The machair lochs lie on the west side of South Uist, nestling below the mountains of the east and behind the Atlantic sand dunes to the west.
Machair land is limited to small areas of land on the west coasts of Scotland and Ireland and the soil has a high shell content of up to 90% crushed shell. The lochs that sit on the machair are alkaline and sustain a rich food supply for the salmon, sea trout and brown trout that inhabit them.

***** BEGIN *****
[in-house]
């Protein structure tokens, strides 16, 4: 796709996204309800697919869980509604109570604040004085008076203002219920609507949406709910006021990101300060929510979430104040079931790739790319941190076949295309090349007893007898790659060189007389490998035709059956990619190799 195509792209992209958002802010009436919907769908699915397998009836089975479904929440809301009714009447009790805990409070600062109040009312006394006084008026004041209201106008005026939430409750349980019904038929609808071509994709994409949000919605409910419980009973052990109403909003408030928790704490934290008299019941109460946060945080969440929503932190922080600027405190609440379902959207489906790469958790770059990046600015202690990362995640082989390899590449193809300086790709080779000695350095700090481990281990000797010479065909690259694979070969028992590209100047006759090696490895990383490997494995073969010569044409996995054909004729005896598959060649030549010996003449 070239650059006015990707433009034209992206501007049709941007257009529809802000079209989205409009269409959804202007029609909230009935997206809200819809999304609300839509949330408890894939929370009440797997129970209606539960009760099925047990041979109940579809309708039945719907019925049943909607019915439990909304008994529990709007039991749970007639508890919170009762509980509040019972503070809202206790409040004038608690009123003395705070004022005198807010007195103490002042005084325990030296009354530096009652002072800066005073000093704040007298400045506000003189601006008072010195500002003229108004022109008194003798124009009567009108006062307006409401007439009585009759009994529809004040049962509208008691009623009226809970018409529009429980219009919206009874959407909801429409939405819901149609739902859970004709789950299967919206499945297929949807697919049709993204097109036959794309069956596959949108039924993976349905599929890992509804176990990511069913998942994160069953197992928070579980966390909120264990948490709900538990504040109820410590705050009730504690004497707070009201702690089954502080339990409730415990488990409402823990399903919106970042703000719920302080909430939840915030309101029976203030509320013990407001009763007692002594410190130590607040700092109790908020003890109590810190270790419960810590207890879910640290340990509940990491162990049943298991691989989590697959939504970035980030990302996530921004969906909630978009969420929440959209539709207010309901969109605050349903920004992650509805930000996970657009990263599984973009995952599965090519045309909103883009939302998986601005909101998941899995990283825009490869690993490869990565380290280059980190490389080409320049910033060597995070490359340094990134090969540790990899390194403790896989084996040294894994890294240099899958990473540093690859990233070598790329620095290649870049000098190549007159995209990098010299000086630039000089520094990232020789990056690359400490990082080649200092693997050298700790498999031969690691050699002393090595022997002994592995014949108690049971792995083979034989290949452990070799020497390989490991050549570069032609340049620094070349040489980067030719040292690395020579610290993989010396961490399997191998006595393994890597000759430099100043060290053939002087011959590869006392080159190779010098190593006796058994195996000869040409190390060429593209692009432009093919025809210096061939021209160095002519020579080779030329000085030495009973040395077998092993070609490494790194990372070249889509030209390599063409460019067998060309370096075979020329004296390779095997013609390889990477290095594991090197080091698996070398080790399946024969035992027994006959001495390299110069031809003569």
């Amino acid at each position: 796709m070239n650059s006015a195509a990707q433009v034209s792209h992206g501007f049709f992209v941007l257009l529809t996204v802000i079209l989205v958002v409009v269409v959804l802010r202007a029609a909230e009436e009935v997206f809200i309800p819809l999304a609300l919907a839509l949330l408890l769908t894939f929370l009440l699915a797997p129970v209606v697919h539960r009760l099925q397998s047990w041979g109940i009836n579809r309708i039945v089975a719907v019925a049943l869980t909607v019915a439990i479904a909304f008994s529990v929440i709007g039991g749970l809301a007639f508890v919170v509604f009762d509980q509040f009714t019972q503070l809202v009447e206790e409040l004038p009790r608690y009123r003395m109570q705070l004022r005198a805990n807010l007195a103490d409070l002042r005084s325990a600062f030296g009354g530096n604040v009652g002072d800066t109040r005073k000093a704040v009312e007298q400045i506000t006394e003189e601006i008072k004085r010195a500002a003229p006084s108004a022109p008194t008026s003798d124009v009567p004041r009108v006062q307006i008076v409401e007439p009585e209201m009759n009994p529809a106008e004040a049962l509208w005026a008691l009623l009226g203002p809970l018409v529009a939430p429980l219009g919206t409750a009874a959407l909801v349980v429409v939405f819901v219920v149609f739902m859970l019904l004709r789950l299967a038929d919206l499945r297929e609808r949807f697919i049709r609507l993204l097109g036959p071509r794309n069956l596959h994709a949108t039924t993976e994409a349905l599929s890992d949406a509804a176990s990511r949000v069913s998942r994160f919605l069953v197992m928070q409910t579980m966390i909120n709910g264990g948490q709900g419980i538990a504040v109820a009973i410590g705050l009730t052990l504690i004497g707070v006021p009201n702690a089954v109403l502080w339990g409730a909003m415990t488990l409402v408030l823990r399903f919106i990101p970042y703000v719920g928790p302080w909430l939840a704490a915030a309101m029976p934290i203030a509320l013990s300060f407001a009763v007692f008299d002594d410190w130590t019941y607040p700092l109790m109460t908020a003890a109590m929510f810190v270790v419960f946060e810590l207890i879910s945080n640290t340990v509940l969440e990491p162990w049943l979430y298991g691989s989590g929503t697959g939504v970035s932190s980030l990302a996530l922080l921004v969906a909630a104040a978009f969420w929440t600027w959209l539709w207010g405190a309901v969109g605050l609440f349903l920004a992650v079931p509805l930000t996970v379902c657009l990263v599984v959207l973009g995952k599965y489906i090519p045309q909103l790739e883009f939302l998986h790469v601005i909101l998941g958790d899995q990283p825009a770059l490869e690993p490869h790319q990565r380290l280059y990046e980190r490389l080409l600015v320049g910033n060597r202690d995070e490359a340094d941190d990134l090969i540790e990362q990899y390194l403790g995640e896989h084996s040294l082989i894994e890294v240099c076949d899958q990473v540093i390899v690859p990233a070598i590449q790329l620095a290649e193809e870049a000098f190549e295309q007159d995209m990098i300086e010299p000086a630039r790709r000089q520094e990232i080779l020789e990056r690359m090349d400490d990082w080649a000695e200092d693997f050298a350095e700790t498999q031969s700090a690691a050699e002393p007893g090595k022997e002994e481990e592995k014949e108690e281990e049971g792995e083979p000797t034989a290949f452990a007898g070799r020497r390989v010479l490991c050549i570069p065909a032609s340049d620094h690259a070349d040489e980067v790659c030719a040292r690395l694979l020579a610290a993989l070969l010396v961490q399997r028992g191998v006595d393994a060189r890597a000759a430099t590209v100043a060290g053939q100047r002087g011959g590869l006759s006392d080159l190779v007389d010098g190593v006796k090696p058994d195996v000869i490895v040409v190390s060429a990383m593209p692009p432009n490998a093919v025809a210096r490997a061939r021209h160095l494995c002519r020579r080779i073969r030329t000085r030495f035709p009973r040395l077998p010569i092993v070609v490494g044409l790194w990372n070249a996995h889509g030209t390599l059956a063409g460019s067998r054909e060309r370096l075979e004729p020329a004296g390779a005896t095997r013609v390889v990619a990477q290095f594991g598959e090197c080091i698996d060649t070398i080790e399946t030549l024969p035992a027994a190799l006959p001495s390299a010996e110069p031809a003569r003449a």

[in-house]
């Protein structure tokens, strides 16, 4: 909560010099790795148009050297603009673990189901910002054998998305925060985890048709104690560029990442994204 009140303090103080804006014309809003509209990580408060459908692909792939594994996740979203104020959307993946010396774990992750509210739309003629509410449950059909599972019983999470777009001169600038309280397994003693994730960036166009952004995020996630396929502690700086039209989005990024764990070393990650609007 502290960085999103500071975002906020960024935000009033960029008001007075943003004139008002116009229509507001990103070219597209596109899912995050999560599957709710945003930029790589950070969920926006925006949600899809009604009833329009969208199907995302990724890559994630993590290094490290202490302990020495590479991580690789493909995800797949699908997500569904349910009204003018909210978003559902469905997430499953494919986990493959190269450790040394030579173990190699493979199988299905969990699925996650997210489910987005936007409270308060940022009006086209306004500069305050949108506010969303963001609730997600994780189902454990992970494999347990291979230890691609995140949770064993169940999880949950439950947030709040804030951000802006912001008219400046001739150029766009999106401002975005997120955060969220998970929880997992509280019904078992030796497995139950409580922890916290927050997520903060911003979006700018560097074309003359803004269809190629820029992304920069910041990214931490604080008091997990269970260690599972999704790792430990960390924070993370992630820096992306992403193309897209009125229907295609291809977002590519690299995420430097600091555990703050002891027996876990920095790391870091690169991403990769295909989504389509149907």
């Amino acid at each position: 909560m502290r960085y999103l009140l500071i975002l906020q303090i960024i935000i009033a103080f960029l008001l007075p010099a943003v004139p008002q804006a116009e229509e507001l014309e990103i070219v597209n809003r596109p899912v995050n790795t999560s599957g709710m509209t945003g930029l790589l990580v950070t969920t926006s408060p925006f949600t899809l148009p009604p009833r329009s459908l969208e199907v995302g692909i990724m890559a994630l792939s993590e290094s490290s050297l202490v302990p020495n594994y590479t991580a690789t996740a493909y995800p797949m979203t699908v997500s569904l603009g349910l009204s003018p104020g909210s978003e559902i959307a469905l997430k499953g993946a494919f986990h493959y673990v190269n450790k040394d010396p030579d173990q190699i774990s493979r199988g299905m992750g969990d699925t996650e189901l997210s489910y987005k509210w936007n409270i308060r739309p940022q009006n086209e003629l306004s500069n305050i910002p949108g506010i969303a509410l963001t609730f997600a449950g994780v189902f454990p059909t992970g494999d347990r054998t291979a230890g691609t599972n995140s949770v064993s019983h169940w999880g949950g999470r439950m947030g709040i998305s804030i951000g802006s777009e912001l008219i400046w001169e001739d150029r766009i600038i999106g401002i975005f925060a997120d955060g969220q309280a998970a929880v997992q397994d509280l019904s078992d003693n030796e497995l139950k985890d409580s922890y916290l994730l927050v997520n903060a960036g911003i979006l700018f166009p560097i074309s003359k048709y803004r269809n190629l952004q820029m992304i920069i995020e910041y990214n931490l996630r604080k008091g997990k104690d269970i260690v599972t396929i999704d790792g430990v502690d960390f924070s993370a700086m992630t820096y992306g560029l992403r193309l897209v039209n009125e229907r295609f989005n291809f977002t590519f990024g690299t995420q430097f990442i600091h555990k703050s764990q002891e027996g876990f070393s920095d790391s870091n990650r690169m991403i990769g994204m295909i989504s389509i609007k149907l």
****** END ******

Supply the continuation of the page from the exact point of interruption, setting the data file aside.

A network of drainage ditches, rivers and burns connects the lochs to the sea and, though the system was built to protect the low lying grazing land from flooding, it allows the migratory fish to reach a greater than expected number of lochs.
Their close proximity to the sea makes many of the South Uist lochs brackish and this adds to the unique experience of machair fishing.
Though popular with anglers for the salmon and sea trout that grow up to 10lbs in weight, the lochs also yield brown trout at weights of up to 5lbs. However, average sizes for fish caught are closer to half the weight of the largest the lochs yield each year.